MPs urge Government to retain close ties with European nuclear industry body
Euratom was set up in 1957 and regulates the nuclear industry across Europe.
The Government is being urged to retain a close association with the body which regulates the nuclear industry across Europe as MPs step up calls to guarantee protections for the sector.
More than 100 MPs have signed a Parliamentary amendment to the EU Withdrawal Bill dealing with the Government’s intention to leave the European Atomic Energy Community (Eurotom).
Rachel Reeves, who chairs the Business Select Committee, and a number of Conservative MPs signed the amendment, which calls on the Government to bring any new strategy for the nuclear industry to Parliament.
The committee said in a new report that a “no-deal” Brexit would be a “highly risky” option for the civil nuclear industry, in the absence of transitional arrangements.
Without nuclear co-operation agreements, and an international safeguards regime – currently delivered by Euratom – the UK will not be able to guarantee access to materials essential to the running the country’s nuclear power stations, said the committee.
Ms Reeves said: “As a leading member of Euratom, the UK has driven standards and ensured our national interests are front and centre of the development of the industry in Europe.
I've signed cross-party Amendment 300 on Euratom - delighted with the strong support from @UKLabour frontbench/ Rwyf wedi arwyddo Gwelliant trawsbleidiol 300 ar Euratom - yn falch iawn o gefnogaeth gref gan fainc blaen y Blaid Lafur.— Susan Elan Jones MP (@susanelanjones) December 12, 2017
“But we now face the prospect of setting up our own nuclear safeguarding regime in its place which falls short of Euratom standards.
“This requires us to set up our own bureaucracy, which comes at a cost of millions, with very real doubts that it will actually be ready in time.
“The Government should, as a matter of urgency, be seeking to retain as close as possible an association with Euratom and secure its ongoing delivery of existing safeguards requirements in the UK.
“Any delay will increase investment in contingency arrangements which may ultimately not be required.”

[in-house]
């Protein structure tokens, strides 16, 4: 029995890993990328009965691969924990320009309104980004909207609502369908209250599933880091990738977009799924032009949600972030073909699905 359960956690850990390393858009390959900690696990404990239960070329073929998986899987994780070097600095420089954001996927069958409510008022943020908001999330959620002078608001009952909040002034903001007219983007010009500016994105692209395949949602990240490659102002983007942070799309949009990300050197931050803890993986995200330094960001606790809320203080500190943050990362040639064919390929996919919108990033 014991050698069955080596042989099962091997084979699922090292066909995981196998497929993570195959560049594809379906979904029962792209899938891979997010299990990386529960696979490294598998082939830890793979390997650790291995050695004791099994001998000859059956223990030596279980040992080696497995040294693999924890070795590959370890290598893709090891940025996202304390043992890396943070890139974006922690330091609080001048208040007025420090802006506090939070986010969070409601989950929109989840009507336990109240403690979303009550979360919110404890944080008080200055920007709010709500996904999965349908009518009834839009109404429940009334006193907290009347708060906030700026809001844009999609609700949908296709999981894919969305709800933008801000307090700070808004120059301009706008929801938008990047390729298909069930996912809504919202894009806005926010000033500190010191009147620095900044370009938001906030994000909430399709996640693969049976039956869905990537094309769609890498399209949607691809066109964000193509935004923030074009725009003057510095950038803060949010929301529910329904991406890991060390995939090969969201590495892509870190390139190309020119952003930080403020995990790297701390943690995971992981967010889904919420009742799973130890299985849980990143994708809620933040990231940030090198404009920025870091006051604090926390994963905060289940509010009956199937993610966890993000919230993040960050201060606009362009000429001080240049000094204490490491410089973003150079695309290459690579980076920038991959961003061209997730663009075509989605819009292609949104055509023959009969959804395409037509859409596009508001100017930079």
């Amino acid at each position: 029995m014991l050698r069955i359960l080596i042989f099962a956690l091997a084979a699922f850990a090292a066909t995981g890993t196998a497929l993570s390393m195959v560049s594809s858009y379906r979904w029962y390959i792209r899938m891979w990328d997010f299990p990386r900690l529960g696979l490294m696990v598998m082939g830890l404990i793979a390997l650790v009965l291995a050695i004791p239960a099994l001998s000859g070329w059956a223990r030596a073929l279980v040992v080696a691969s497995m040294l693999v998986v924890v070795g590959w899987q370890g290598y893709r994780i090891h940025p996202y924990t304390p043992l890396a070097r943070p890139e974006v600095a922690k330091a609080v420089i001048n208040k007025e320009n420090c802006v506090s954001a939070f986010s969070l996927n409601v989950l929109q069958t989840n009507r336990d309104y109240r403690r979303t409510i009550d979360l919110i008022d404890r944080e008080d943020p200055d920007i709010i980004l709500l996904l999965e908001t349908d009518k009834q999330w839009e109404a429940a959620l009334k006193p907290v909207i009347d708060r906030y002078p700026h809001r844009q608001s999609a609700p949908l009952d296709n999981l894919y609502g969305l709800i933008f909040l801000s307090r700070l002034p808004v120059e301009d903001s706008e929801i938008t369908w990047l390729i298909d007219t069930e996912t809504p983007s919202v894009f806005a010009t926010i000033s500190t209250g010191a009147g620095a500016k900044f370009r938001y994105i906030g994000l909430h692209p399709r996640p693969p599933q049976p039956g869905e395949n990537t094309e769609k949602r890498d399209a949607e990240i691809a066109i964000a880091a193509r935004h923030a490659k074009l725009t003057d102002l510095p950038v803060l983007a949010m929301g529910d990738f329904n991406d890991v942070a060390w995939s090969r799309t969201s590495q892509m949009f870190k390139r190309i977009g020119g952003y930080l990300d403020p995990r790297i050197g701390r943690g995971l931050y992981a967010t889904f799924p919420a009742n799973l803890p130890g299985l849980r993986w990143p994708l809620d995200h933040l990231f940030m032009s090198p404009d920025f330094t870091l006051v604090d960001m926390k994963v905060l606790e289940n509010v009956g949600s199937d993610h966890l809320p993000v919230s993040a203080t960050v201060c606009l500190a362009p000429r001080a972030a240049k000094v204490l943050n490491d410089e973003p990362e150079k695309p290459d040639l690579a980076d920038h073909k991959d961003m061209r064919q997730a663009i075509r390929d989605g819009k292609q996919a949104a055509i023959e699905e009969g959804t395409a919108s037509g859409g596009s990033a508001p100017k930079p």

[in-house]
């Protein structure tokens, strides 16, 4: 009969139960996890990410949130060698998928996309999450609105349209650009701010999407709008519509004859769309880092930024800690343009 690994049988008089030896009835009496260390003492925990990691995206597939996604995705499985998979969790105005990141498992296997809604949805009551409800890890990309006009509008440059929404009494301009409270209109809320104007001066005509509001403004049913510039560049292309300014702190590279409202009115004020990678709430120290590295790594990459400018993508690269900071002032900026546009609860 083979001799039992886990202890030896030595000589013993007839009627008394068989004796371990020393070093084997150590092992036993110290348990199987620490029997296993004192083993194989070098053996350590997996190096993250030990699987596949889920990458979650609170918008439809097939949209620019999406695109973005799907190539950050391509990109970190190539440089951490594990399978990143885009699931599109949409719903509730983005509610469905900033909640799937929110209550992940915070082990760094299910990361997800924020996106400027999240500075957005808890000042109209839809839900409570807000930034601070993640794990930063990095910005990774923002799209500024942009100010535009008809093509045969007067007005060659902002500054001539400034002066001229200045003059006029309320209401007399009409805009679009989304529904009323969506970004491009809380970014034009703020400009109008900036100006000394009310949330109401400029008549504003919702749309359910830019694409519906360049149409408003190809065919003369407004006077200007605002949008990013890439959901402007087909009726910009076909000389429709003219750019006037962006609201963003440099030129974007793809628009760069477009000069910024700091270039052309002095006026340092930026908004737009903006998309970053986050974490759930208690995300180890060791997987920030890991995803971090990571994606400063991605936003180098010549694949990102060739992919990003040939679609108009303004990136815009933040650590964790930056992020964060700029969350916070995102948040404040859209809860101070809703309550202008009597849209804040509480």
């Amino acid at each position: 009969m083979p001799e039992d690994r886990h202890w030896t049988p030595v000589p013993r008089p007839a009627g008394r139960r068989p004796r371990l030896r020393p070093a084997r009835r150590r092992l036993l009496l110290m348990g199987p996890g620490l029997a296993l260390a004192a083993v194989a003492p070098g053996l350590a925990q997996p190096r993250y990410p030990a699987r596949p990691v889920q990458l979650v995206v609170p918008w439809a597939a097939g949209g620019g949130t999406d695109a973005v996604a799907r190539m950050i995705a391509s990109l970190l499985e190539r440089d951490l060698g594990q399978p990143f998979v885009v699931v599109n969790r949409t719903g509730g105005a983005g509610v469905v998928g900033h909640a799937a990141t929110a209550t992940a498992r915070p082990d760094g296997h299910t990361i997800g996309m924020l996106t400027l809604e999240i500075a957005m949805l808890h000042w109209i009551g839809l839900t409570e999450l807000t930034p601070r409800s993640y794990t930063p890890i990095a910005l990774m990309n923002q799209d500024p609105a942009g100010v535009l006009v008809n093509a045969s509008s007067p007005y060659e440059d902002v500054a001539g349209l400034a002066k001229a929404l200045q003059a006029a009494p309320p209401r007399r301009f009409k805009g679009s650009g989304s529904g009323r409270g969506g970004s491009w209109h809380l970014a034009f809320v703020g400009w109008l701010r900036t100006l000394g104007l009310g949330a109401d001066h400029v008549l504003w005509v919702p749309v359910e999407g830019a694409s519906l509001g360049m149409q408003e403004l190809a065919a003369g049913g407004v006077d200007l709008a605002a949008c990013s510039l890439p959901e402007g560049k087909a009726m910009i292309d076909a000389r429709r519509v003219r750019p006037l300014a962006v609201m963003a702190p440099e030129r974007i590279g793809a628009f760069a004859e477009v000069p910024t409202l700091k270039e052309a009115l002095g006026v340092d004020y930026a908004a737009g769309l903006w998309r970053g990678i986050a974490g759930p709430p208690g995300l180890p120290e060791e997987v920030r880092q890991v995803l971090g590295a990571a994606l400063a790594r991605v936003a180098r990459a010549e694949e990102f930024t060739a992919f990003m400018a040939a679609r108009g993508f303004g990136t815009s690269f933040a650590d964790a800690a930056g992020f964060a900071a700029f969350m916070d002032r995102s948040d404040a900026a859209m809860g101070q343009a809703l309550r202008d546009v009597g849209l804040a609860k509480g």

The committee said it was “highly doubtful” that the UK could deliver safeguards to Euratom standards by the date of the UK’s departure from the EU in March 2019.
The MPs called for an extended transitional period for civil nuclear, or the continuation of Euratom support, to ensure standards are maintained and the risks to trade and transport of materials are reduced.
Euratom was set up in 1957 and regulates the nuclear industry across Europe, safeguarding the transport of nuclear materials, disposing of waste, and carrying out research.
Tom Greatrex, chief executive of the Nuclear Industry Association, said: “The nuclear industry has been clear that leaving Euratom has the potential to cause significant disruption to the industry both in the UK and the EU.
“We welcome the recognition this report, and the evidence the committee received, gives to the validity of these concerns, and the clear message that action must be taken and alternative arrangements put in place before the UK leaves the treaty, to ensure we avoid a damaging cliff edge.”
Justin Bowden, national officer of the GMB union, said: “The crisis over Euratom is entirely of the Government’s own making and risks collapsing the UK’s entire nuclear industry – including severely delaying the new £18 billion Hinkley Point C power plant – for little more than ideologically driven axe-grinding.
“As GMB has maintained for nearly a year now, there is no need to leave Euratom.
“Instead it would be sensible to delay any changes to our membership of Euratom until arrangements are agreed and in place that guarantee UK nuclear interests are protected.
“Britain must have a replacement that protects the whole country’s interests, or sufficient time to mirror existing safeguards and agreements.”